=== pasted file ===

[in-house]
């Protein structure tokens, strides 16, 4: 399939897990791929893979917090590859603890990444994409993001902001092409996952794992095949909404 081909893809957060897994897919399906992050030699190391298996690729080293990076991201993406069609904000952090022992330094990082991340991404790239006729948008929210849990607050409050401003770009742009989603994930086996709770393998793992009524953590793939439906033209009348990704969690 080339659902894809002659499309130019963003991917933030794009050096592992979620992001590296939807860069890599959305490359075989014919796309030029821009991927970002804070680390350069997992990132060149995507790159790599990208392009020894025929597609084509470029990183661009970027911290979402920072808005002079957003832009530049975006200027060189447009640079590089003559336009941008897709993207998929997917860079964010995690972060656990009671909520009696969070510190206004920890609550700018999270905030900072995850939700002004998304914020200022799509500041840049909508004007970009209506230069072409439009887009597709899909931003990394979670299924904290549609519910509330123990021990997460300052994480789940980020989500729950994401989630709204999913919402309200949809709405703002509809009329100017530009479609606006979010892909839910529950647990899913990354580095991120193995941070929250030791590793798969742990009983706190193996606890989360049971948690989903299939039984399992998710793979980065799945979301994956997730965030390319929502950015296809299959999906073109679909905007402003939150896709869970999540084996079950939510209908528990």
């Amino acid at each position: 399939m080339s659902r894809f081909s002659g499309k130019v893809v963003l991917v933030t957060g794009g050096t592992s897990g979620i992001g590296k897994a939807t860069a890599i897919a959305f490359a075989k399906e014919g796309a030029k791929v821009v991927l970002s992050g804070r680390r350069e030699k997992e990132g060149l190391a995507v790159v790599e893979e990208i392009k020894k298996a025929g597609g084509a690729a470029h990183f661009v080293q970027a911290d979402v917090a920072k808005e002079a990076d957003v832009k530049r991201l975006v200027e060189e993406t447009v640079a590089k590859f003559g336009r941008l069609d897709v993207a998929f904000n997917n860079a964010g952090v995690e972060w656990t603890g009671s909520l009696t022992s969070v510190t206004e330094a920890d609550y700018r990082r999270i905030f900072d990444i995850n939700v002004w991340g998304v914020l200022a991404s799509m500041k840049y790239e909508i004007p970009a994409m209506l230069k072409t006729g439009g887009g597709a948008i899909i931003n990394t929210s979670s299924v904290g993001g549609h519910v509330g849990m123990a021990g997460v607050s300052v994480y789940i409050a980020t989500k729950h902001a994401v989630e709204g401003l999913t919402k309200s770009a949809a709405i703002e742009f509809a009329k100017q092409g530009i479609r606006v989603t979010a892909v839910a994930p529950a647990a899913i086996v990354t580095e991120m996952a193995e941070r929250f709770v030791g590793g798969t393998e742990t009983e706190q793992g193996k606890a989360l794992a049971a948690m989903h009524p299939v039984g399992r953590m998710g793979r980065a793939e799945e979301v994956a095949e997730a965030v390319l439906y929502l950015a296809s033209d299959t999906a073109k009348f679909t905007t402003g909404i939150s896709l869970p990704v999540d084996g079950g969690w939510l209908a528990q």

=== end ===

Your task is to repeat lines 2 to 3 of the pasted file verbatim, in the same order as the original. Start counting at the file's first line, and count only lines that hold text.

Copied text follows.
């Protein structure tokens, strides 16, 4: 399939897990791929893979917090590859603890990444994409993001902001092409996952794992095949909404 081909893809957060897994897919399906992050030699190391298996690729080293990076991201993406069609904000952090022992330094990082991340991404790239006729948008929210849990607050409050401003770009742009989603994930086996709770393998793992009524953590793939439906033209009348990704969690 080339659902894809002659499309130019963003991917933030794009050096592992979620992001590296939807860069890599959305490359075989014919796309030029821009991927970002804070680390350069997992990132060149995507790159790599990208392009020894025929597609084509470029990183661009970027911290979402920072808005002079957003832009530049975006200027060189447009640079590089003559336009941008897709993207998929997917860079964010995690972060656990009671909520009696969070510190206004920890609550700018999270905030900072995850939700002004998304914020200022799509500041840049909508004007970009209506230069072409439009887009597709899909931003990394979670299924904290549609519910509330123990021990997460300052994480789940980020989500729950994401989630709204999913919402309200949809709405703002509809009329100017530009479609606006979010892909839910529950647990899913990354580095991120193995941070929250030791590793798969742990009983706190193996606890989360049971948690989903299939039984399992998710793979980065799945979301994956997730965030390319929502950015296809299959999906073109679909905007402003939150896709869970999540084996079950939510209908528990």
């Amino acid at each position: 399939m080339s659902r894809f081909s002659g499309k130019v893809v963003l991917v933030t957060g794009g050096t592992s897990g979620i992001g590296k897994a939807t860069a890599i897919a959305f490359a075989k399906e014919g796309a030029k791929v821009v991927l970002s992050g804070r680390r350069e030699k997992e990132g060149l190391a995507v790159v790599e893979e990208i392009k020894k298996a025929g597609g084509a690729a470029h990183f661009v080293q970027a911290d979402v917090a920072k808005e002079a990076d957003v832009k530049r991201l975006v200027e060189e993406t447009v640079a590089k590859f003559g336009r941008l069609d897709v993207a998929f904000n997917n860079a964010g952090v995690e972060w656990t603890g009671s909520l009696t022992s969070v510190t206004e330094a920890d609550y700018r990082r999270i905030f900072d990444i995850n939700v002004w991340g998304v914020l200022a991404s799509m500041k840049y790239e909508i004007p970009a994409m209506l230069k072409t006729g439009g887009g597709a948008i899909i931003n990394t929210s979670s299924v904290g993001g549609h519910v509330g849990m123990a021990g997460v607050s300052v994480y789940i409050a980020t989500k729950h902001a994401v989630e709204g401003l999913t919402k309200s770009a949809a709405i703002e742009f509809a009329k100017q092409g530009i479609r606006v989603t979010a892909v839910a994930p529950a647990a899913i086996v990354t580095e991120m996952a193995e941070r929250f709770v030791g590793g798969t393998e742990t009983e706190q793992g193996k606890a989360l794992a049971a948690m989903h009524p299939v039984g399992r953590m998710g793979r980065a793939e799945e979301v994956a095949e997730a965030v390319l439906y929502l950015a296809s033209d299959t999906a073109k009348f679909t905007t402003g909404i939150s896709l869970p990704v999540d084996g079950g969690w939510l209908a528990q």